The rapid growth of real-time huge data capturing has pushed the deep learning and data analytic computing to the edge systems. Real-time object recognition on the edge is one of the representative deep neural network (DNN) powered edge systems for real-world mission-critical applications, such as autonomous driving and augmented reality. While DNN powered object detection edge systems celebrate many life-enriching opportunities, they also open doors for misuse and abuse. This paper presents three Targeted adversarial Objectness Gradient attacks, coined as TOG, which can cause the state-of-the-art deep object detection networks to suffer from object-vanishing, object-fabrication, and object-mislabeling attacks. We also present a universal objectness gradient attack to use adversarial transferability for black-box attacks, which is effective on any inputs with negligible attack time cost, low human perceptibility, and particularly detrimental to object detection edge systems. We report our experimental measurements using two benchmark datasets (PASCAL VOC and MS COCO) on two state-of-the-art detection algorithms (YOLO and SSD). The results demonstrate serious adversarial vulnerabilities and the compelling need for developing robust object detection systems.
Object detection models perform well at localizing and classifying objects that they are shown during training. However, due to the difficulty and cost associated with creating and annotating detection datasets, trained models detect a limited number of object types with unknown objects treated as background content. This hinders the adoption of conventional detectors in real-world applications like large-scale object matching, visual grounding, visual relation prediction, obstacle detection (where it is more important to determine the presence and location of objects than to find specific types), etc. We propose class-agnostic object detection as a new problem that focuses on detecting objects irrespective of their object-classes. Specifically, the goal is to predict bounding boxes for all objects in an image but not their object-classes. The predicted boxes can then be consumed by another system to perform application-specific classification, retrieval, etc. We propose training and evaluation protocols for benchmarking class-agnostic detectors to advance future research in this domain. Finally, we propose (1) baseline methods and (2) a new adversarial learning framework for class-agnostic detection that forces the model to exclude class-specific information from features used for predictions. Experimental results show that adversarial learning improves class-agnostic detection efficacy.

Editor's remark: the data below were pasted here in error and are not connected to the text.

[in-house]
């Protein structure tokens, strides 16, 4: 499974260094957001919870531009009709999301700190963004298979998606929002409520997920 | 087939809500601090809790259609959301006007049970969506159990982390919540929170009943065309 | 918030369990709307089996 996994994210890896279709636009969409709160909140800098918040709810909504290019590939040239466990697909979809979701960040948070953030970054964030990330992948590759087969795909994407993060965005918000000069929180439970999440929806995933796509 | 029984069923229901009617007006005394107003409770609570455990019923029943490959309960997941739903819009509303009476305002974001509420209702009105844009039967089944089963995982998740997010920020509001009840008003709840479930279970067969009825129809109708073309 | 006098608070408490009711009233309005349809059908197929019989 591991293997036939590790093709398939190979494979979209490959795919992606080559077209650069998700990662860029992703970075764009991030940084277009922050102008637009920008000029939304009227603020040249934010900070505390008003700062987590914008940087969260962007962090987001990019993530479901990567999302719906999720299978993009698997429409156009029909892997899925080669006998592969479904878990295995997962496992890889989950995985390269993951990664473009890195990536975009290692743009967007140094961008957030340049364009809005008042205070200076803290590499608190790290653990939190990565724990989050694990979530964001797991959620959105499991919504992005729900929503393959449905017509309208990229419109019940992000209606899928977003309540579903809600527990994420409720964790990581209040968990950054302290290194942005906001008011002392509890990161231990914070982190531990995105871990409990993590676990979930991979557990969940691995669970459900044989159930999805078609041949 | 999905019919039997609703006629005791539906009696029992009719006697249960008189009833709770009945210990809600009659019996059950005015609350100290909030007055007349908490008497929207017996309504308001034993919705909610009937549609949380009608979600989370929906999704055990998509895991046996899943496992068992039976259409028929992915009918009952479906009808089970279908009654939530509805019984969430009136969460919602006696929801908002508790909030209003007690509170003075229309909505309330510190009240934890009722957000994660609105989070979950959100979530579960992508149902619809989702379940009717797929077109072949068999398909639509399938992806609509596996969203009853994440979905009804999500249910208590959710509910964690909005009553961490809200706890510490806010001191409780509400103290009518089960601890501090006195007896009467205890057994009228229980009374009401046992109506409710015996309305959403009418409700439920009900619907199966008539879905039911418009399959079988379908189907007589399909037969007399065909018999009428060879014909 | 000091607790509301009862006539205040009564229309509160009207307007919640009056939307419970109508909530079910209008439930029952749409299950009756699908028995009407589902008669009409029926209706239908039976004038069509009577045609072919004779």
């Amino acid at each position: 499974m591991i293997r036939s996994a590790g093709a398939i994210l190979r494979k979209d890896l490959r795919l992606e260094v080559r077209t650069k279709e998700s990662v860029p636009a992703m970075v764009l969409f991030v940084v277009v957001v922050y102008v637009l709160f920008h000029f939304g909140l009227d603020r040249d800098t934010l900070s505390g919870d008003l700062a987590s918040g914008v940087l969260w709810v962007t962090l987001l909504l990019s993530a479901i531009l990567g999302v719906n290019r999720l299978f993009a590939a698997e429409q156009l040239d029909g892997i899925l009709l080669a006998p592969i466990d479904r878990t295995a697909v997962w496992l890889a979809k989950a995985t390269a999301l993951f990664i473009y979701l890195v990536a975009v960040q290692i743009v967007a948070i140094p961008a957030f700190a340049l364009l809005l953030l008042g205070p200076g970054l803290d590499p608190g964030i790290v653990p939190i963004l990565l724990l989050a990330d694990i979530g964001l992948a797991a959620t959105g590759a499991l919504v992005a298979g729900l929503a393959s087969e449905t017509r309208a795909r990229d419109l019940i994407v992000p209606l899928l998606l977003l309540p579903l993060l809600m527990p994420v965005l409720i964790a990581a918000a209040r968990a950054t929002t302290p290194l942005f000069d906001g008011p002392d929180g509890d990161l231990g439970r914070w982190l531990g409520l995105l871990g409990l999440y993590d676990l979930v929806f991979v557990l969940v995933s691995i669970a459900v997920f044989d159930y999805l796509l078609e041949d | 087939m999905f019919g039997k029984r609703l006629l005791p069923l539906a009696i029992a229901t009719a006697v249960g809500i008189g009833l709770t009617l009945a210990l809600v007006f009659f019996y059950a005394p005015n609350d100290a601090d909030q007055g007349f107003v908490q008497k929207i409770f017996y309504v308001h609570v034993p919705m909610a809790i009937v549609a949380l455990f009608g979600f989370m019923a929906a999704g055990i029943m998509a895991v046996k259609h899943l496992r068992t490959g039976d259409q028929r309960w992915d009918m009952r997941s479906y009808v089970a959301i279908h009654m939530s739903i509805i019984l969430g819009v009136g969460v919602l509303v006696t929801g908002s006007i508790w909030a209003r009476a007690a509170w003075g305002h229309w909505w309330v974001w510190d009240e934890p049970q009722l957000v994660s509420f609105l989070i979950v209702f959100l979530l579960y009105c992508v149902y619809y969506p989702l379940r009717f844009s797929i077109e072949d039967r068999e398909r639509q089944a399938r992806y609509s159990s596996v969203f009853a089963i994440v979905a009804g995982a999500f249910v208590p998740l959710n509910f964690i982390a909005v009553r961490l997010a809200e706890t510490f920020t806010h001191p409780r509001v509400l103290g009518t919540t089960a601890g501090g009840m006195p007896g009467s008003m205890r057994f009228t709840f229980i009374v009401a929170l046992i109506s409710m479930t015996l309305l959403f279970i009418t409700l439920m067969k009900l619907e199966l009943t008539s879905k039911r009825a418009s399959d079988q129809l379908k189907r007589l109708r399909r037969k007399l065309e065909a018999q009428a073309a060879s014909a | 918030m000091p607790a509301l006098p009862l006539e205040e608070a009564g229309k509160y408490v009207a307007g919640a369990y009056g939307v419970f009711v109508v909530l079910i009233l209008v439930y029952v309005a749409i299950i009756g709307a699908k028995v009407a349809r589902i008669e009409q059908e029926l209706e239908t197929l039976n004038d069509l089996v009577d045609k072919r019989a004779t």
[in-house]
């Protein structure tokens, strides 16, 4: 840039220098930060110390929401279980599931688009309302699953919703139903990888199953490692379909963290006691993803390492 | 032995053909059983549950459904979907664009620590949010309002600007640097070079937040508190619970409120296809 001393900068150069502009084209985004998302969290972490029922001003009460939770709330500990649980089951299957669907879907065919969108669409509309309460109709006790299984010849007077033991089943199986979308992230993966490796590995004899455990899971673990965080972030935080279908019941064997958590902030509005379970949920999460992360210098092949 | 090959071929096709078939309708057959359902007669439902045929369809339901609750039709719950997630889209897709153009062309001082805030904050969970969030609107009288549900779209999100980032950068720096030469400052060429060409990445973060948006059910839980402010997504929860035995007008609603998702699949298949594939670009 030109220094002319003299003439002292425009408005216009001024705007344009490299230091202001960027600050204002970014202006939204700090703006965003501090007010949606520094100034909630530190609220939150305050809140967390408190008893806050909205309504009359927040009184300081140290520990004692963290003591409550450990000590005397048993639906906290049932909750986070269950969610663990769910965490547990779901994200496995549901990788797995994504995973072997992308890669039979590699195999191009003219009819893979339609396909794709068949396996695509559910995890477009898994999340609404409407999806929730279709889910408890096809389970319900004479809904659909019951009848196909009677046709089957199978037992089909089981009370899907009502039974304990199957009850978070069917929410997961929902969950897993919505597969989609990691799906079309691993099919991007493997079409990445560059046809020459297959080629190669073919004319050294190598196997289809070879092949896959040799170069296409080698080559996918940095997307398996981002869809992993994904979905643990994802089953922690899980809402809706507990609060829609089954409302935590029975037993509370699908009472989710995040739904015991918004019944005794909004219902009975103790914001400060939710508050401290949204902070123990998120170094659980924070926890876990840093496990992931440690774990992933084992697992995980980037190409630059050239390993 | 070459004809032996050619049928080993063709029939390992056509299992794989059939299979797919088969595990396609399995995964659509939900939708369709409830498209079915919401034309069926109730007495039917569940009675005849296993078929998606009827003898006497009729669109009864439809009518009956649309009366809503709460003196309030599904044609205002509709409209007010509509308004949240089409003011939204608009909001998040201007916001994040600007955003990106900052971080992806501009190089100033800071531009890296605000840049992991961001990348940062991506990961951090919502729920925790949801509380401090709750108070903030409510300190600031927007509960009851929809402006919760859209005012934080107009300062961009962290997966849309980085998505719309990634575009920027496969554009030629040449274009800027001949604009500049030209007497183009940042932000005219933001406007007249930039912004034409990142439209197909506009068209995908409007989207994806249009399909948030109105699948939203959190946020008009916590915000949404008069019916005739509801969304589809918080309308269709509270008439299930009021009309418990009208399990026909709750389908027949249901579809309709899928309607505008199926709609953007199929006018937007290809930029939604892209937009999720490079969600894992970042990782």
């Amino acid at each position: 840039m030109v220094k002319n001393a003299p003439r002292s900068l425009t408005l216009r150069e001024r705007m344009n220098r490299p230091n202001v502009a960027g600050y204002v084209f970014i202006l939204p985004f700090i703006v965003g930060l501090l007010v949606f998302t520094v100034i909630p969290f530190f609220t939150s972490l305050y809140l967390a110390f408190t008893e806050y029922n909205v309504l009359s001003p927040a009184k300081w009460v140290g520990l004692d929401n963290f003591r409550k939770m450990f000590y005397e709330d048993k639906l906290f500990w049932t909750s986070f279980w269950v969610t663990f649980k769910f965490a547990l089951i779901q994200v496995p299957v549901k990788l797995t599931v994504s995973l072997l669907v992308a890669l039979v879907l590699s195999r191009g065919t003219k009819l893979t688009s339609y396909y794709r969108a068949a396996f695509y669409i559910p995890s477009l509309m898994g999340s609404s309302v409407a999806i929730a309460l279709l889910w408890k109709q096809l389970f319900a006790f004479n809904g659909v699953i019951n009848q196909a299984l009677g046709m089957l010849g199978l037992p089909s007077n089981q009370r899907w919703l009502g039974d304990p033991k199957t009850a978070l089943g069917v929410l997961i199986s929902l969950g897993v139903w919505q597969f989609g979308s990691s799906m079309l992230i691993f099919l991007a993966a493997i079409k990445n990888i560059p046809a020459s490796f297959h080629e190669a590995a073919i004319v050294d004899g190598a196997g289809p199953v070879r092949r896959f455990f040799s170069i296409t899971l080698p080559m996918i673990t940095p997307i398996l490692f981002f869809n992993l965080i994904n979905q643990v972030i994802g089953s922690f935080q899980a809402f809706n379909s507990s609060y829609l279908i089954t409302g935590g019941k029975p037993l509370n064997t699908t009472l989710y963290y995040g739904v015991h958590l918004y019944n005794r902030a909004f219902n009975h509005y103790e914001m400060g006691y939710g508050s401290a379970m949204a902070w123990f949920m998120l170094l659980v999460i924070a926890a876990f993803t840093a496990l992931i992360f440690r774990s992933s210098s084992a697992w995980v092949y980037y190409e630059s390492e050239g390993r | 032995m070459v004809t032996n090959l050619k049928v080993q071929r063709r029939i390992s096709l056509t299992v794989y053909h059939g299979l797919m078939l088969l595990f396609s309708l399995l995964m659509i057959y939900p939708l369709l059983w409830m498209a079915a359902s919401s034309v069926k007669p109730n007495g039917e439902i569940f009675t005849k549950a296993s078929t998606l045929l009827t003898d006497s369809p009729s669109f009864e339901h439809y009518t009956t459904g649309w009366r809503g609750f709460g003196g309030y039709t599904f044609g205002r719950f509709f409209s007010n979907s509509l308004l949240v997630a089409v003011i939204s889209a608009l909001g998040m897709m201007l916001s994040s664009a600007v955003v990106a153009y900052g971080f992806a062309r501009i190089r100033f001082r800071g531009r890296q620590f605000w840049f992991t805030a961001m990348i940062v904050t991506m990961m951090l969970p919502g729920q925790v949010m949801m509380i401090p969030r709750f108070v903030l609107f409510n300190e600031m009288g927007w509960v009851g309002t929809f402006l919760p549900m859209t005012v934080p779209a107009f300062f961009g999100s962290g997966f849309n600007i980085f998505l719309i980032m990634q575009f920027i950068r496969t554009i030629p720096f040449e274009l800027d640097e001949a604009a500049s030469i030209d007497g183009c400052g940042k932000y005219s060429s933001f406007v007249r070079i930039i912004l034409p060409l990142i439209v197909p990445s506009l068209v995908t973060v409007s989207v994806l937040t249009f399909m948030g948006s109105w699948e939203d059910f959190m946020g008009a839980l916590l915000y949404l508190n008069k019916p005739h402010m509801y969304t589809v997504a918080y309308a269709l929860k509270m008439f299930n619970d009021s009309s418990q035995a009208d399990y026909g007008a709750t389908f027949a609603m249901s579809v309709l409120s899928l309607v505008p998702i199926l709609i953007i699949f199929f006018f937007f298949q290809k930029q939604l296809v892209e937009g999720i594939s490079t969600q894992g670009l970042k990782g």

Object detection is a fundamental step for automated video analysis in many vision applications. Object detection in a video is usually performed by object detectors or background subtraction techniques. Often, an object detector requires manually labeled examples to train a binary classifier, while background subtraction needs a training sequence that contains no objects to build a background model. To automate the analysis, object detection without a separate training phase becomes a critical task. People have tried to tackle this task by using motion information. But existing motion-based methods are usually limited when coping with complex scenarios such as nonrigid motion and dynamic background. In this paper, we show that above challenges can be addressed in a unified framework named DEtecting Contiguous Outliers in the LOw-rank Representation (DECOLOR). This formulation integrates object detection and background learning into a single process of optimization, which can be solved by an alternating algorithm efficiently. We explain the relations between DECOLOR and other sparsity-based methods. Experiments on both simulated data and real sequences demonstrate that DECOLOR outperforms the state-of-the-art approaches and it can work effectively on a wide range of complex scenarios.